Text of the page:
TO GO WITH AFP STORY by ISABELLE LEPAGE
EN_01394296_0239 AFP
A giant mural by the urban art collective "Freiraumgalerie", which features likenesses of real people, decorates a residential building owned by the HWG housing company in Halle on August 22, 2019. - An enduring reminder of the communist era, the vast, concrete "Plattenbau" tower blocks that surround cities in eastern Germany are usually considered eyesores rather than works of art. Yet a new urban culture project in the city of Halle, 170 kilometres (around 100 miles) southwest of Berlin, hopes to promote social cohesion by transforming architectural sins into monumental masterpieces. (Photo by John MACDOUGALL / AFP)
TO GO WITH AFP STORY by ISABELLE LEPAGE
EN_01394296_0238 AFP
A giant mural by the urban art collective "Freiraumgalerie", which features likenesses of real people, decorates a residential building owned by the HWG housing company in Halle on August 22, 2019. - An enduring reminder of the communist era, the vast, concrete "Plattenbau" tower blocks that surround cities in eastern Germany are usually considered eyesores rather than works of art. Yet a new urban culture project in the city of Halle, 170 kilometres (around 100 miles) southwest of Berlin, hopes to promote social cohesion by transforming architectural sins into monumental masterpieces. (Photo by John MACDOUGALL / AFP)
TO GO WITH AFP STORY by ISABELLE LEPAGE
EN_01394296_0237 AFP
A giant mural by the urban art collective "Freiraumgalerie" decorates a residential building owned by the HWG housing company in Halle on August 22, 2019. - An enduring reminder of the communist era, the vast, concrete "Plattenbau" tower blocks that surround cities in eastern Germany are usually considered eyesores rather than works of art. Yet a new urban culture project in the city of Halle, 170 kilometres (around 100 miles) southwest of Berlin, hopes to promote social cohesion by transforming architectural sins into monumental masterpieces. (Photo by John MACDOUGALL / AFP)
TO GO WITH AFP STORY by ISABELLE LEPAGE
EN_01394296_0236 AFP
A giant mural by the urban art collective "Freiraumgalerie" decorates a residential building owned by the HWG housing company in Halle on August 22, 2019. - An enduring reminder of the communist era, the vast, concrete "Plattenbau" tower blocks that surround cities in eastern Germany are usually considered eyesores rather than works of art. Yet a new urban culture project in the city of Halle, 170 kilometres (around 100 miles) southwest of Berlin, hopes to promote social cohesion by transforming architectural sins into monumental masterpieces. (Photo by John MACDOUGALL / AFP)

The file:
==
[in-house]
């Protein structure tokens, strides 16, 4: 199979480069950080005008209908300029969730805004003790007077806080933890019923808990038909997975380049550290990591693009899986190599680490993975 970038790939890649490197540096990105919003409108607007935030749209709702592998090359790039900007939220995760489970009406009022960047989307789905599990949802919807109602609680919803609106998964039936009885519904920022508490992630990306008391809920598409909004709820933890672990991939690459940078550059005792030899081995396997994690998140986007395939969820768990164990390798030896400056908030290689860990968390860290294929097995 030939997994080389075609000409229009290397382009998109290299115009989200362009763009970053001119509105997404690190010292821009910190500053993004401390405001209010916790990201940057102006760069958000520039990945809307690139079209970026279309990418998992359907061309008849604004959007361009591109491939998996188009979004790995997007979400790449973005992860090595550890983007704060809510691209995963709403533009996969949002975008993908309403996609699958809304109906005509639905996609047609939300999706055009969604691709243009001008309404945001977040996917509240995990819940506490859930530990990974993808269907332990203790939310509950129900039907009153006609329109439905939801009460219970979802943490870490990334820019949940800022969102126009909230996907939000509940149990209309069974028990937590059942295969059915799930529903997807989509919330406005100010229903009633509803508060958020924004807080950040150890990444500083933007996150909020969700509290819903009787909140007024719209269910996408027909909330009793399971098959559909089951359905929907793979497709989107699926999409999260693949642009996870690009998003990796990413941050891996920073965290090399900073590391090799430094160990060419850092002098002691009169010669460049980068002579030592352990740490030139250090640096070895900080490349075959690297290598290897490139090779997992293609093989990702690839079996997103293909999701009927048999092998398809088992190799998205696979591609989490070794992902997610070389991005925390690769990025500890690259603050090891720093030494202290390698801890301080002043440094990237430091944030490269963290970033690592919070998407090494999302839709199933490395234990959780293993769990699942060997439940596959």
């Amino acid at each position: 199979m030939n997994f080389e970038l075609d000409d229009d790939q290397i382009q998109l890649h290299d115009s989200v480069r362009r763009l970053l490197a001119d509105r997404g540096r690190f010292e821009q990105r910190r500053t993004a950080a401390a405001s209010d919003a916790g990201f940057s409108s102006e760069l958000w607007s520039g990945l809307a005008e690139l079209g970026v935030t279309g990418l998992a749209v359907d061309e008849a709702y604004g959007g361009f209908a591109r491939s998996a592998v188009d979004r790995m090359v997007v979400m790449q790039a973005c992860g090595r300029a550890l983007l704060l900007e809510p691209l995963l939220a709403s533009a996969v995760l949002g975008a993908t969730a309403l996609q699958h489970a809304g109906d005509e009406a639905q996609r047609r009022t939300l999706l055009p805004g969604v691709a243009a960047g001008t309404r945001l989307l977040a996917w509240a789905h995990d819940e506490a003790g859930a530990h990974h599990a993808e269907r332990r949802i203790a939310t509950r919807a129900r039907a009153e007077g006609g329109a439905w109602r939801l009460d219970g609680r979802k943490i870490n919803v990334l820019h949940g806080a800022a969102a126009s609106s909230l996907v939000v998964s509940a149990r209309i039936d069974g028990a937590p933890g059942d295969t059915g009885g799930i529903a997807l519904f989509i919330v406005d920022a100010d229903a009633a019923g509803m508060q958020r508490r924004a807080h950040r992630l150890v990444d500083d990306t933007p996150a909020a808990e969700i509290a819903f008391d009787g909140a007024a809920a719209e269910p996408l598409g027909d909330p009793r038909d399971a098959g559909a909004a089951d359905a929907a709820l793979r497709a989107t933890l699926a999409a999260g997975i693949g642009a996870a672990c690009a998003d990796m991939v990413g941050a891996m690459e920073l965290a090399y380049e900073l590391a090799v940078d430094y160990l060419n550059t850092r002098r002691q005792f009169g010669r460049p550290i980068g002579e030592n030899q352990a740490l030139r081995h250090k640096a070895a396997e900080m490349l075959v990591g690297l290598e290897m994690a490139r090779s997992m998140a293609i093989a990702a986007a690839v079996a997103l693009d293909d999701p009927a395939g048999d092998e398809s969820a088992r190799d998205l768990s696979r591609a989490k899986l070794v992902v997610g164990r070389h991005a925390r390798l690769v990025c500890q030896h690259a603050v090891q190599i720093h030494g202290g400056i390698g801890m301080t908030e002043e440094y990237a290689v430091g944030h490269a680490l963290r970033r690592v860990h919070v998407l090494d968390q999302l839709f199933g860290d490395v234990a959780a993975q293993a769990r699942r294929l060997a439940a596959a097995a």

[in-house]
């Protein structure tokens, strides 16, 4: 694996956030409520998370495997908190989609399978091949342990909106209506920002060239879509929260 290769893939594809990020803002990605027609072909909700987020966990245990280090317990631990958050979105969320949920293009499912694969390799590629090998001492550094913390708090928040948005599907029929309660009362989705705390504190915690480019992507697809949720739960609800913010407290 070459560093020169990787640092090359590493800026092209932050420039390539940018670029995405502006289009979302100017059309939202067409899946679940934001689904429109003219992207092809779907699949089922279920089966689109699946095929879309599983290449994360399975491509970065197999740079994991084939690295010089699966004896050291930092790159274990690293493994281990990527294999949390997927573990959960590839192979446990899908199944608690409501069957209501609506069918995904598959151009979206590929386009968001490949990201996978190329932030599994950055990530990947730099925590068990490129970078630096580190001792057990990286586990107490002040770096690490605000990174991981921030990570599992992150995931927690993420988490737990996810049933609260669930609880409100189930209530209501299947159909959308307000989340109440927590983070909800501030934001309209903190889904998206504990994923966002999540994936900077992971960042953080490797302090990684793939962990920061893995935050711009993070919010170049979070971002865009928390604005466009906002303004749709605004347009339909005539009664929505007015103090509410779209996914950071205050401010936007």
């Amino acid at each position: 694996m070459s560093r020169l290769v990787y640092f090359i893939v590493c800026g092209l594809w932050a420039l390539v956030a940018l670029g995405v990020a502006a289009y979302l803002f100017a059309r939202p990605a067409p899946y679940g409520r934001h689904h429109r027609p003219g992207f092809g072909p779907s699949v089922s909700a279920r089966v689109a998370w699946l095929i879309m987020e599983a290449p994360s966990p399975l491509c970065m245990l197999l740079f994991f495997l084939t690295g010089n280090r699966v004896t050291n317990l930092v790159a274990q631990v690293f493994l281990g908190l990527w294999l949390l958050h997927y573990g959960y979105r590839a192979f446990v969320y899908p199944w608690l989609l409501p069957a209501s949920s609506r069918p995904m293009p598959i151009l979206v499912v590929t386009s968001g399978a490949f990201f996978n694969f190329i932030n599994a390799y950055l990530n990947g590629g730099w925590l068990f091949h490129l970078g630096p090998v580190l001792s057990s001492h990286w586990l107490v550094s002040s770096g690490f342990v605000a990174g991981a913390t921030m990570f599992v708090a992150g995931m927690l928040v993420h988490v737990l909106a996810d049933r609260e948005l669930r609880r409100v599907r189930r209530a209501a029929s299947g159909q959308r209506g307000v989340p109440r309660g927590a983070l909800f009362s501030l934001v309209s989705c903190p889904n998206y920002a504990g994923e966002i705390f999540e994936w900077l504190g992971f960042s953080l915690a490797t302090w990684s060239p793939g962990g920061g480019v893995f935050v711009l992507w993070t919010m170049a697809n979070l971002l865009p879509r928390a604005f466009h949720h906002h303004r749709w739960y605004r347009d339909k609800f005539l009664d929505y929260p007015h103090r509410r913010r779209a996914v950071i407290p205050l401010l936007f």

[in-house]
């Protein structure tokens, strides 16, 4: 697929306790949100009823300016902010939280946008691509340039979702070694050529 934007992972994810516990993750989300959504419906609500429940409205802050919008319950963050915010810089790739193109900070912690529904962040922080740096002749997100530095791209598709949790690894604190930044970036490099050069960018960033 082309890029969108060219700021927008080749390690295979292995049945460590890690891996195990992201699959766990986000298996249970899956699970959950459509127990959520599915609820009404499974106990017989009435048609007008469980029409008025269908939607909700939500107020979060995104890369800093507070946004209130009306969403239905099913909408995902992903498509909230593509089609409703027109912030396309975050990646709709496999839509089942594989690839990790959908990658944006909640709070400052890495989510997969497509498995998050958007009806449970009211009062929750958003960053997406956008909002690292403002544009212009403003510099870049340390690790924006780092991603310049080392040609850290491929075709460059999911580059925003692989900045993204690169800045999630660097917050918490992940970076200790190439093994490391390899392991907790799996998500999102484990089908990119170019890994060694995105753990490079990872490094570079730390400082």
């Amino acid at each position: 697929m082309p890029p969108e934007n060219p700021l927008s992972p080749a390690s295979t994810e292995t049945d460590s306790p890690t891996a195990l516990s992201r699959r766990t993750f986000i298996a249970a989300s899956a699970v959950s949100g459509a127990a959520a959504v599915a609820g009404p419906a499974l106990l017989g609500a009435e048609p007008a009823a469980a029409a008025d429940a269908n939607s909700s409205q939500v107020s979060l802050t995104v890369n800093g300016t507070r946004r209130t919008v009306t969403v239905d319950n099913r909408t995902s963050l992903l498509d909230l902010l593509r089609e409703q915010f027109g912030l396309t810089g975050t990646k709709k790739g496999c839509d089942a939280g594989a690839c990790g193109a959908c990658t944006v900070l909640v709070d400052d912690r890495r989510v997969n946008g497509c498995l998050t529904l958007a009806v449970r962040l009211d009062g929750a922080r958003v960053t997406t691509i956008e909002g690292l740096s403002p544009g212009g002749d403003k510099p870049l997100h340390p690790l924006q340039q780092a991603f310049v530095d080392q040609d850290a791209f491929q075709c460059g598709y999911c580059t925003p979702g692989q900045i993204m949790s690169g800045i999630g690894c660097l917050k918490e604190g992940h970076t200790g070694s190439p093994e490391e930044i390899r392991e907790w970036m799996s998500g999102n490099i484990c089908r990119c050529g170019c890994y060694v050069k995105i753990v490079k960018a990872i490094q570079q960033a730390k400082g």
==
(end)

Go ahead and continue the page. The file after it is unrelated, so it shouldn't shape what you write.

TO GO WITH AFP STORY by ISABELLE LEPAGE
EN_01394296_0235 AFP
Juergen Marx, managing director of the HWG housing company, poses next to a giant mural by the urban art collective "Freiraumgalerie" on one of HWG's residential buildings in Halle on August 22, 2019. - An enduring reminder of the communist era, the vast, concrete "Plattenbau" tower blocks that surround cities in eastern Germany are usually considered eyesores rather than works of art. Yet a new urban culture project in the city of Halle, 170 kilometres (around 100 miles) southwest of Berlin, hopes to promote social cohesion by transforming architectural sins into monumental masterpieces. (Photo by John MACDOUGALL / AFP)
TO GO WITH AFP STORY by ISABELLE LEPAGE
EN_01394296_0234 AFP
A mural by the urban art collective "Freiraumgalerie" decorates a building (background) in Halle's Freiimfeld neighbourhood on August 22, 2019. - An enduring reminder of the communist era, the vast, concrete "Plattenbau" tower blocks that surround cities in eastern Germany are usually considered eyesores rather than works of art. Yet a new urban culture project in the city of Halle, 170 kilometres (around 100 miles) southwest of Berlin, hopes to promote social cohesion by transforming architectural sins into monumental masterpieces. (Photo by John MACDOUGALL / AFP)
TO GO WITH AFP STORY by ISABELLE LEPAGE
EN_01394296_0233 AFP
A mural by the urban art collective "Freiraumgalerie" decorates a building in Halle's Freiimfeld neighbourhood on August 22, 2019. - An enduring reminder of the communist era, the vast, concrete "Plattenbau" tower blocks that surround cities in eastern Germany are usually considered eyesores rather than works of art. Yet a new urban culture project in the city of Halle, 170 kilometres (around 100 miles) southwest of Berlin, hopes to promote social cohesion by transforming architectural sins into monumental masterpieces. (Photo by John MACDOUGALL / AFP)
TO GO WITH AFP STORY by ISABELLE LEPAGE
EN_01394296_0232 AFP
A mural by the urban art collective "Freiraumgalerie" decorates a building in Halle's Freiimfeld neighbourhood on August 22, 2019. - An enduring reminder of the communist era, the vast, concrete "Plattenbau" tower blocks that surround cities in eastern Germany are usually considered eyesores rather than works of art. Yet a new urban culture project in the city of Halle, 170 kilometres (around 100 miles) southwest of Berlin, hopes to promote social cohesion by transforming architectural sins into monumental masterpieces. (Photo by John MACDOUGALL / AFP)
TO GO WITH AFP STORY by ISABELLE LEPAGE
EN_01394296_0231 AFP
A mural by the urban art collective "Freiraumgalerie" decorates a building in Halle's Freiimfeld neighbourhood on August 22, 2019. - An enduring reminder of the communist era, the vast, concrete "Plattenbau" tower blocks that surround cities in eastern Germany are usually considered eyesores rather than works of art. Yet a new urban culture project in the city of Halle, 170 kilometres (around 100 miles) southwest of Berlin, hopes to promote social cohesion by transforming architectural sins into monumental masterpieces. (Photo by John MACDOUGALL / AFP)
TO GO WITH AFP STORY by ISABELLE LEPAGE